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The Consolidation Coal Company, a major mine operator in West Virginia and neighboring areas throughout the 20th century, was a vehicle of wealth and power for an important political family.

Consolidation Coal Company was organized in Maryland in April 1864 and soon took control of a number of mines in Maryland’s George’s Creek coalfield. The company was well-named, building itself by the consolidation of smaller operations. During the 1880s and 1890s, because of the low cost of beginning mining operations and a high protective tariff, coal flooded from America’s mines. As supply exceeded demand, falling prices hurt producers. The consolidation of mines, by those with the capital to do it, was an opportunity to eliminate competition. ‘‘Consol,’’ as it was often called, expanded into West Virginia and Pennsylvania by this method. In early 1903, the company purchased a majority interest in the Fairmont Coal Company, which itself had consolidated most of the mines in the Fairmont field. With financial backing from the Baltimore & Ohio Railroad, Consol also purchased Clarksburg Fuel Company in West Virginia and the Somerset Coal Company in Pennsylvania.

The Fleming-Watson family, principal owners of Fairmont Coal Company, found a solid foothold in the acquiring company. In 1906, the family strengthened its position and paid $5 million for 53 percent of the stock of the Consolidation Coal, Fairmont Coal, and Somerset Coal companies. This way, the influential family took control. In 1909, with the collaboration of their partner, U.S. Sen. Johnson N. Camden, and the blessing of Camden associate John D. Rockefeller, the three companies were combined into Consolidation Coal Company. Former Governor Fleming served as chief counsel and on the board of directors, while his brother-in-law, U.S. Sen. Clarence W. Watson, remained as either chairman of the board or president of the corporation until 1928.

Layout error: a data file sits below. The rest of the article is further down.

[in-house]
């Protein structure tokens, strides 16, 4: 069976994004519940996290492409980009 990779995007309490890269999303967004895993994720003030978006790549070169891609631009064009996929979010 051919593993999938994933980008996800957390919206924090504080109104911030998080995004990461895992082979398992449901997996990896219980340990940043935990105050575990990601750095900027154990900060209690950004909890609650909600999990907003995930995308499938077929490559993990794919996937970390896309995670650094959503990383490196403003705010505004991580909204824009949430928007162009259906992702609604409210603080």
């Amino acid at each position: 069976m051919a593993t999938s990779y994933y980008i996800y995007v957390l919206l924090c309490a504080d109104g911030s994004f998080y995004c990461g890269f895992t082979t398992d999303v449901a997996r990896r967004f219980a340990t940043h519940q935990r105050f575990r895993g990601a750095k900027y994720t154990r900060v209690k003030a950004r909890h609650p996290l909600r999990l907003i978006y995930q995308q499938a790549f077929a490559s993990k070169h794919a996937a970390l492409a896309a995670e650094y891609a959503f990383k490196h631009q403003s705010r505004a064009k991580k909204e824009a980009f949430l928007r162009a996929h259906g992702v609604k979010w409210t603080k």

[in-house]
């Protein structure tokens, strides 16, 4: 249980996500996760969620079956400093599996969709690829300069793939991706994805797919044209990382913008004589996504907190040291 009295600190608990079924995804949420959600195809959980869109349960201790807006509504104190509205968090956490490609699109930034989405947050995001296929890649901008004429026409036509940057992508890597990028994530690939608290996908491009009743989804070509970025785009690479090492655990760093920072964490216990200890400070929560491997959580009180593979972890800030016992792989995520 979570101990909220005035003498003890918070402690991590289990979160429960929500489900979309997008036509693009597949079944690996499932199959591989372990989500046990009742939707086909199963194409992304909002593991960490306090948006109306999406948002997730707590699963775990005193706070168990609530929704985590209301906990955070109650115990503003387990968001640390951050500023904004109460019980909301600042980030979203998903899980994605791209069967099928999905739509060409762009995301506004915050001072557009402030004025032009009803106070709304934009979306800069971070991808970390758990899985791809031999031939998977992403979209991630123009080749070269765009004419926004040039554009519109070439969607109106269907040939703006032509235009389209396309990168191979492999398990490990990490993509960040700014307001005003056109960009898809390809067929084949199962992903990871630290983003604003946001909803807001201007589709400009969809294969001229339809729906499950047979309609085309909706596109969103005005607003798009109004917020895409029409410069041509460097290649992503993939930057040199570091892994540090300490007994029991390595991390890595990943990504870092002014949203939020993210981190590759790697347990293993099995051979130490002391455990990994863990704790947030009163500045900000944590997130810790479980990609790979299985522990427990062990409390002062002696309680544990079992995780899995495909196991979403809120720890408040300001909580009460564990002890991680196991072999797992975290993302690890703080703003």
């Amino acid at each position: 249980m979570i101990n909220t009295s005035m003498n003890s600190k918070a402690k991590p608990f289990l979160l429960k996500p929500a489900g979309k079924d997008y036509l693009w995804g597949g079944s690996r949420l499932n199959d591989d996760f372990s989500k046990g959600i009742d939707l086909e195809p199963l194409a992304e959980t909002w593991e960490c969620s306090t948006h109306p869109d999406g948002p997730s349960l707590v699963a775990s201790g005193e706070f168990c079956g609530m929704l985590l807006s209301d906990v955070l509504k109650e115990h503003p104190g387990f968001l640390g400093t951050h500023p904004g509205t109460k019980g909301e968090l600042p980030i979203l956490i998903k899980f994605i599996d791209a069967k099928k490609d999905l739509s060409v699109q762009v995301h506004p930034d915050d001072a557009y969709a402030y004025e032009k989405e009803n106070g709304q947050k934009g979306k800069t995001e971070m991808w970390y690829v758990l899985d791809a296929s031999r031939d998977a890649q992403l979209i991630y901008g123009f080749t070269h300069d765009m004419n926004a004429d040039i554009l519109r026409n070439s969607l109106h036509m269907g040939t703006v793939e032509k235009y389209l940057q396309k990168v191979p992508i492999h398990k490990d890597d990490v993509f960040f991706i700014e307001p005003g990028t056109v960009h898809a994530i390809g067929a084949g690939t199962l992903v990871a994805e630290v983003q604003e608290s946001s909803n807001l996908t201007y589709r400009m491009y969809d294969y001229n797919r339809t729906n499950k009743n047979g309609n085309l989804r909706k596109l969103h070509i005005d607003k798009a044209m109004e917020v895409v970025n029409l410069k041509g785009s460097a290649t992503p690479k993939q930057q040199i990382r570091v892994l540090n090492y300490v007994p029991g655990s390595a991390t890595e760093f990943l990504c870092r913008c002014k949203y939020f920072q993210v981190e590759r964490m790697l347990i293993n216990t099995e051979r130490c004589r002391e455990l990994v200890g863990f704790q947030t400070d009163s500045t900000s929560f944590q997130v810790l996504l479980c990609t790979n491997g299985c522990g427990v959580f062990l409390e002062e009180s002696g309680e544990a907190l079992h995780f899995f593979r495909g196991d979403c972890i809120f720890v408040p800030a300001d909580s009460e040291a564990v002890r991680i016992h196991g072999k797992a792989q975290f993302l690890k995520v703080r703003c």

Continued expansion in West Virginia, Pennsylvania, and Kentucky during the first two decades of the 20th century made it increasingly difficult for independent companies to compete with the growing company. When the economy went bad, as it did in 1929, the weaker coal companies collapsed and Consolidation Coal Company itself went into receivership. The company survived and continued to consolidate its holdings, but the Fleming-Watson group lost control at this time. Early in the 21st century, Consol remained the nation’s largest bituminous coal producer, with most of its mines in northern West Virginia and neighboring areas of Pennsylvania. The company, now named CONSOL Energy, is controlled by Rheinbraun, a German firm.

In 2013, CONSOL announced that it was selling most of its West Virginia mining operations to Murray Energy Corporation of St. Clairsville, Ohio, in a major shift alllowing CONSOL to concentrate more fully on natural gas production in West Virginia and Pennsylvania. The $3.5 billion deal included the McElroy, Loveridge, Shoemaker, Blacksville and Robinson Run mines, located in Marshall, Marion and Monongalia counties. These are among West Virginia’s very largest underground mines, unionized operations mining coal by the highly mechanized longwall method. They accounted for about half of the annual coal production of CONSOL, which retained its Miller Creek Mining Complex in Mingo County and other mines in Pennsylvania and Virginia.

As part of the transaction Murray Energy, previously mostly nonunion, assumed more than $2 billion in pension liabilities for employees of the former CONSOL operations. A Murray subsidiary operated the Crandall Canyon Mine in Utah, where six miners died in a 2007 mine disaster.

This Article was written by Jeffrey B. Cook

Last Revised on October 30, 2013

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Sources

Williams, John Alexander. West Virginia and the Captains of Industry. Morgantown: West Virginia University Library, 1976.

Cook, Jeffery B. "The Ambassador of Development: Aretas Brooks Fleming." Ph.D. diss., West Virginia University, 1998.

Massay, Glenn F. "Coal Consolidation: Profile of the Fairmont Field." Ph.D. diss., West Virginia University, 1970.

Workman, Michael E. "Political Culture and the Coal Economy in the Upper Monongahela Region: 1774-1933." Ph.D. diss., West Virginia University, 1995.

Cite This Article

Cook, Jeffrey B. "Consolidation Coal Company." e-WV: The West Virginia Encyclopedia. 30 October 2013. Web. 17 January 2018.

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